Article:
Last spring, Toys R Us, struggling in the face of competition, wanted to refinance about $200 million in debt.
The giant payout, detailed in company documents released Friday, shows how lucrative corporate bankruptcies can be for professionals, while leaving many workers and creditors with scraps.
Toys R Us’ swift downfall has been particularly painful for the company’s more than 30,000 employees, who are losing their jobs as the company shuts its doors across the United States in the next few weeks.
The store workers say they will not receive severance, even though many say they were originally promised modest payouts. In the final days, Toys R Us is letting some employees be paid full time but not requiring them to come into work.
“This aggravates me so much,” said Tracy Forbes, a manager at a Babies R Us store in Phoenix. “These people are getting rich, and we are getting nothing after keeping this company going for 60 years.”
For creditors, it is all about the pecking order.
Vendors are fighting to get paid for their toys, and landlords are scrambling to find new tenants for the hulking stores that Toys R Us is leaving behind. Bankruptcy professionals typically sit near the top and are largely assured of getting paid.
The high cost of bankruptcy has been an issue for years. The fees in the Lehman Bros. case topped $1 billion two years after the investment bank filed the largest corporate bankruptcy case in history and help set off the global financial crisis in 2008.
“The fees have been increasing, and there is no effective means to control them,” said Lynn LoPucki, a bankruptcy professor at the University of California, Los Angeles.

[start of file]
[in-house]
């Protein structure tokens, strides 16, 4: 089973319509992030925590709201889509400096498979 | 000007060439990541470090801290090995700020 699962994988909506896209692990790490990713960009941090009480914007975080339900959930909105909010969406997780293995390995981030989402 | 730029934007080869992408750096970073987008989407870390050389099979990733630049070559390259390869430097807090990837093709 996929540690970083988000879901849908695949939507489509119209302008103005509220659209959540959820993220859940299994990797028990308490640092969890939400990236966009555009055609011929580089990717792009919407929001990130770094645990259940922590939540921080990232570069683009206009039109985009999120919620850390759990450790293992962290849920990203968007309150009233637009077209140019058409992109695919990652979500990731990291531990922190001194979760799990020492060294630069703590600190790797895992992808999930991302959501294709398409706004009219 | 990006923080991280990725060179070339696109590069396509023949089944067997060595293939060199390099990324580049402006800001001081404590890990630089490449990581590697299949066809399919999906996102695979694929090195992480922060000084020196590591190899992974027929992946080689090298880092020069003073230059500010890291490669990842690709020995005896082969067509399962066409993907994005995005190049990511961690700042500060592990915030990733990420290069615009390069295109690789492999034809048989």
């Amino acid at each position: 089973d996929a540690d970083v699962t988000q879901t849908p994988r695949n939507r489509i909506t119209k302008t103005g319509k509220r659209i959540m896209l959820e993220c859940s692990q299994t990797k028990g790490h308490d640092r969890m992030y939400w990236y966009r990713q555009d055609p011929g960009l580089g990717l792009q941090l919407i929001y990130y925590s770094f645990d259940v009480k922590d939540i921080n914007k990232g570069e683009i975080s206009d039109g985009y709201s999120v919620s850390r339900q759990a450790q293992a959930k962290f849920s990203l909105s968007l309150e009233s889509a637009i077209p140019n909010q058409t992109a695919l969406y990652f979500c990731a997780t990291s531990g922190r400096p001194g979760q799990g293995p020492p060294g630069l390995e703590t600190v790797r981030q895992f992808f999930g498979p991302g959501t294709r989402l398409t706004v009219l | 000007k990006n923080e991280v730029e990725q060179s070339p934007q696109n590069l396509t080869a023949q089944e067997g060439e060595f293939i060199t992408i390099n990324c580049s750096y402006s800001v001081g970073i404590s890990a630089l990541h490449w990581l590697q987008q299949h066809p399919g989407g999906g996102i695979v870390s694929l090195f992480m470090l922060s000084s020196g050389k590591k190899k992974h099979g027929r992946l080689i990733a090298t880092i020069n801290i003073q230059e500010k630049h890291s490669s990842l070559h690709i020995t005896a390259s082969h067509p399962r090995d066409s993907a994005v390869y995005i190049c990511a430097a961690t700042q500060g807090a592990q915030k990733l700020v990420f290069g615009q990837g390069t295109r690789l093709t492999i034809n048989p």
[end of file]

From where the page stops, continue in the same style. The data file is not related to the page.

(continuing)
Companies can choose where they want to file for bankruptcy. And LoPucki said bankruptcy judges were reluctant to push back on fees, fearing lawyers would choose to file big cases elsewhere.
Toys R Us, based in Wayne, New Jersey, filed its Chapter 11 case in federal court in Richmond, Virginia, which has a reputation for approving large professional fees.
Toys R Us bankruptcy lawyers from Kirkland & Ellis said in a court filing last year that they were charging as much as $1,745 an hour in the case. That was 25 percent more than the average highest rate in 10 of the largest bankruptcies in 2017, according to an analysis by The New York Times.
Bankruptcy professionals say that working to reorganize or liquidate a company is time-consuming, complicated and intense. Toys R Us is made up of multiple corporate entities — in the United States and internationally — that have hired lawyers and advisers.
All of that has added up to a big bill. So far, the company said, it has shelled out $108 million on professional fees. It expects to spend as much as $348 million as a result of the bankruptcy, according to the company documents.
Toys R Us collapsed quickly, going from a potential turnaround play to a costly liquidation.
With cash tight, the company wanted last spring to take some of the pressure off by refinancing about $200 million of its total $5 billion in debt. But when word got out that Toys R Us had hired restructuring advisers, the company’s vendors were spooked heading into the crucial Christmas season.
By September, Toys R Us said it had no choice but to file for bankruptcy.
The company had originally hoped to shed some of its debt and keep operating. But after dismal holiday sales, the Toys R Us lenders began to question whether the company had a future and threatened to pull back on financing.
In March, the company said it would liquidate thousands of United States stores and lay off all its workers.
Toys R Us’ problems date to 2005, when private equity firms Bain Capital and Kohlberg Kravis Roberts and real estate firm Vornado Realty Trust acquired the company in a $6.6 billion leveraged buyout.
Saddled with huge debt, Toys R Us had a difficult time competing with Walmart and Amazon. Loan payments were sapping cash that Toys R Us could have spent on updating its cavernous stores and building out its website.
Forbes’ last day at the Phoenix store is June 30. The company, she says, will stop contributing to her 401(k) account next week. Forbes says she is also owed six weeks of vacation but will not be paid for it.
This week, she traveled to Washington, D.C., with the labor advocacy group OUR to lobby members of Congress on the need to protect severance in bankruptcy cases. “If we can’t get severance from Toys R Us, we have to stop it happening from someone else,” Forbes said.
This article originally appeared in The New York Times.